Human-Specific Adaptations in Vpu Conferring Anti-tetherin Activity Are Critical for Efficient Early HIV-1 Replication In Vivo

Eri Yamada, Shinji Nakaoka, Lukas Klein, Elisabeth Reith, Simon Langer, Kristina Hopfensperger, Shingo Iwami, Gideon Schreiber, Frank Kirchhoff, Yoshio Koyanagi, Daniel Sauter, Kei Sato

Research output: Contribution to journalArticle

11 Citations (Scopus)

Abstract

The HIV-1-encoded accessory protein Vpu exerts several immunomodulatory functions, including counteraction of the host restriction factor tetherin, downmodulation of CD4, and inhibition of NF-κB activity to facilitate HIV-1 infection. However, the relative contribution of individual Vpu functions to HIV-1 infection in vivo remained unclear. Here, we used a humanized mouse model and HIV-1 strains with selective mutations in vpu to demonstrate that the anti-tetherin activity of Vpu is a prerequisite for efficient viral spread during the early phase of infection. Mathematical modeling and gain-of-function mutations in SIVcpz, the simian precursor of pandemic HIV-1, corroborate this finding. Blockage of interferon signaling combined with transcriptome analyses revealed that basal tetherin levels are sufficient to control viral replication. These results establish tetherin as a key effector of the intrinsic immune defense against HIV-1, and they demonstrate that Vpu-mediated tetherin antagonism is critical for efficient viral spread during the initial phase of HIV-1 replication. The HIV-1-encoded accessory protein Vpu exerts several functions. Using a humanized mouse model and HIV-1 Vpu mutant viruses, Yamada et al. demonstrate that Vpu-mediated antagonism of the interferon-induced antiviral protein tetherin is critical for efficient viral spread during the initial phase of HIV-1 replication in vivo.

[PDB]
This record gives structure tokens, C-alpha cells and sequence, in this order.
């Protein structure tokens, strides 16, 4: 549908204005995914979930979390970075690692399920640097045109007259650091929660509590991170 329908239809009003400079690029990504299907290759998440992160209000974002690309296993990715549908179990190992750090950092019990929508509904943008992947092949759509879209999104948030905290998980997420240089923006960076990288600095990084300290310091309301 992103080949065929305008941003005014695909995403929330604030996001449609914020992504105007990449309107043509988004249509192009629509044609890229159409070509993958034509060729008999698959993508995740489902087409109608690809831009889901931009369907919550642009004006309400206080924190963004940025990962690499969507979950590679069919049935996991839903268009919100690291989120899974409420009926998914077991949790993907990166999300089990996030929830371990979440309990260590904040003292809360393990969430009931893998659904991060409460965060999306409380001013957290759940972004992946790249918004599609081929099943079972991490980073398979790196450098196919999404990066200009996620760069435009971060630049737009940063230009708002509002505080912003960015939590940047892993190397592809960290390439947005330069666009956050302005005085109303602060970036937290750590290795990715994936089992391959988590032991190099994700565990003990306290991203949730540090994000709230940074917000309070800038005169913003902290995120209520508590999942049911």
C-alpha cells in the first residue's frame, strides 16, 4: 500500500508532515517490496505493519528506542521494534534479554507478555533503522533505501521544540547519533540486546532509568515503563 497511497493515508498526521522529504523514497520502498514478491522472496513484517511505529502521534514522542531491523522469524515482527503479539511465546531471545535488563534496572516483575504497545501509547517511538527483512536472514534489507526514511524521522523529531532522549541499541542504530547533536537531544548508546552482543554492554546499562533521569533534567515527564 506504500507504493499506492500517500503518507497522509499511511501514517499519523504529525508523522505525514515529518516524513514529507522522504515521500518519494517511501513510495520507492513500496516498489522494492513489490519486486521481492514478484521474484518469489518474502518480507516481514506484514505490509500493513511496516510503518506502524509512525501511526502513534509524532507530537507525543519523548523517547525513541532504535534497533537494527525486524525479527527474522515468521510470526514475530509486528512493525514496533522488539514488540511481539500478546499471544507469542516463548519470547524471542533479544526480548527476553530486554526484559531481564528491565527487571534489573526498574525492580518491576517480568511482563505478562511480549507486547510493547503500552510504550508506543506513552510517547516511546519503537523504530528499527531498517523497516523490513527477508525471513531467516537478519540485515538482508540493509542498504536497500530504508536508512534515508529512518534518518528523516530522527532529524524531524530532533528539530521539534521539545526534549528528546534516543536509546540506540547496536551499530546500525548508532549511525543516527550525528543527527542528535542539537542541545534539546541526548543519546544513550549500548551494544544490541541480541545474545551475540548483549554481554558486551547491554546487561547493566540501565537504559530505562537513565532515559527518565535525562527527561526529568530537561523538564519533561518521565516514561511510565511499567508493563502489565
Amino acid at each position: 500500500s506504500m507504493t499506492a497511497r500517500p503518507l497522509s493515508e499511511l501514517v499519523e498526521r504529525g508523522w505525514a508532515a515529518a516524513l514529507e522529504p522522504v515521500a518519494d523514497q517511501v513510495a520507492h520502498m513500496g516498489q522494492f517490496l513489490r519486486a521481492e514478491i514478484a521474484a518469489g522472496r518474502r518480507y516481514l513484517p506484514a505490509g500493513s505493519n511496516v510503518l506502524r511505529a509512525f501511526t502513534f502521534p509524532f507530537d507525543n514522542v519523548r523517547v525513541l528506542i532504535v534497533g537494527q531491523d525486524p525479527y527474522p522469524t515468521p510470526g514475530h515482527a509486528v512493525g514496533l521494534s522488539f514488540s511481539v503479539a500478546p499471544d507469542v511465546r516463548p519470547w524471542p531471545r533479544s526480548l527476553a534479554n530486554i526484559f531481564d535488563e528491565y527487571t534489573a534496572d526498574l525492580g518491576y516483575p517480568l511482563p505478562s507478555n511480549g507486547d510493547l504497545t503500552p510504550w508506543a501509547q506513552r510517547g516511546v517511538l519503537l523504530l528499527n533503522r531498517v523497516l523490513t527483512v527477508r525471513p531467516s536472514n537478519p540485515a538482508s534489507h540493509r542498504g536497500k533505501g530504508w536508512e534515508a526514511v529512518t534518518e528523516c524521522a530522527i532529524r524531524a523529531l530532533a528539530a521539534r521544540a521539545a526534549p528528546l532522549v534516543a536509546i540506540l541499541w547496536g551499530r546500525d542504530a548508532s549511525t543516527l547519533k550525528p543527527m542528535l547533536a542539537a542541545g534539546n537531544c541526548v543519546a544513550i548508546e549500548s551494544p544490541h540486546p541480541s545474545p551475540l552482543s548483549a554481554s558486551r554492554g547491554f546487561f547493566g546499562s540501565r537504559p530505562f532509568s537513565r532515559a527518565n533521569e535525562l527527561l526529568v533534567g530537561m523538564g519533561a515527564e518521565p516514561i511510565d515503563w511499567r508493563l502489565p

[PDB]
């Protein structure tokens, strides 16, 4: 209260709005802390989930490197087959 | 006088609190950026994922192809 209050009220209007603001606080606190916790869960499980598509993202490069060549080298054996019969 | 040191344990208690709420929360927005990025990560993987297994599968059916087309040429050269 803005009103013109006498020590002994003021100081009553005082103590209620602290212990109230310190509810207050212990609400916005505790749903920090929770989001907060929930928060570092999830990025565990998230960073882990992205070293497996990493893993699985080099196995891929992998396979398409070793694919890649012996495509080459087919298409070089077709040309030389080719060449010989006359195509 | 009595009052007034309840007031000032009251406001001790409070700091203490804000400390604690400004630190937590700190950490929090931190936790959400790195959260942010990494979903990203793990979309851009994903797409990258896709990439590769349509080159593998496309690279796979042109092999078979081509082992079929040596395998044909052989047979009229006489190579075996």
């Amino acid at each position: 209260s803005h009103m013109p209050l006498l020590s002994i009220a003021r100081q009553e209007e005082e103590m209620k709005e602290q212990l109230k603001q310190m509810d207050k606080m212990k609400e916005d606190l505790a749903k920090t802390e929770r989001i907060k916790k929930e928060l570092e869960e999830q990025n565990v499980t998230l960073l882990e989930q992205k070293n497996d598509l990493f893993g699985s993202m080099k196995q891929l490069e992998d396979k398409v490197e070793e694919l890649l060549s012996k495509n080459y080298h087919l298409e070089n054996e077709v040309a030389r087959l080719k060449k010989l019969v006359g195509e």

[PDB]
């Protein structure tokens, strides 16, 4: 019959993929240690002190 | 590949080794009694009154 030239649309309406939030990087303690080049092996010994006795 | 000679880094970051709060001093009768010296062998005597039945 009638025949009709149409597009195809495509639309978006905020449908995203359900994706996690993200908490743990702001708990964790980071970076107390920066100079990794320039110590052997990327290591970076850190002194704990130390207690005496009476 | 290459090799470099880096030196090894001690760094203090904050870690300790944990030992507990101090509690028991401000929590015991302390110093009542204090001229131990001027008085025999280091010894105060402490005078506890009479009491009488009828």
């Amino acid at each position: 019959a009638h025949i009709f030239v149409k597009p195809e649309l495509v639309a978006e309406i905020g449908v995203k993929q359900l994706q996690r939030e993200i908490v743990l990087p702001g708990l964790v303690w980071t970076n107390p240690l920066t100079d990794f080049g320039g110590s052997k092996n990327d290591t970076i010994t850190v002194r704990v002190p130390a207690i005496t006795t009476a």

Original languageEnglish
Pages (from-to)110-120.e7
JournalCell Host and Microbe
Volume23
Issue number1
DOIs
Publication statusPublished - Jan 10 2018

    Fingerprint

All Science Journal Classification (ASJC) codes

  • Parasitology
  • Microbiology
  • Virology

Cite this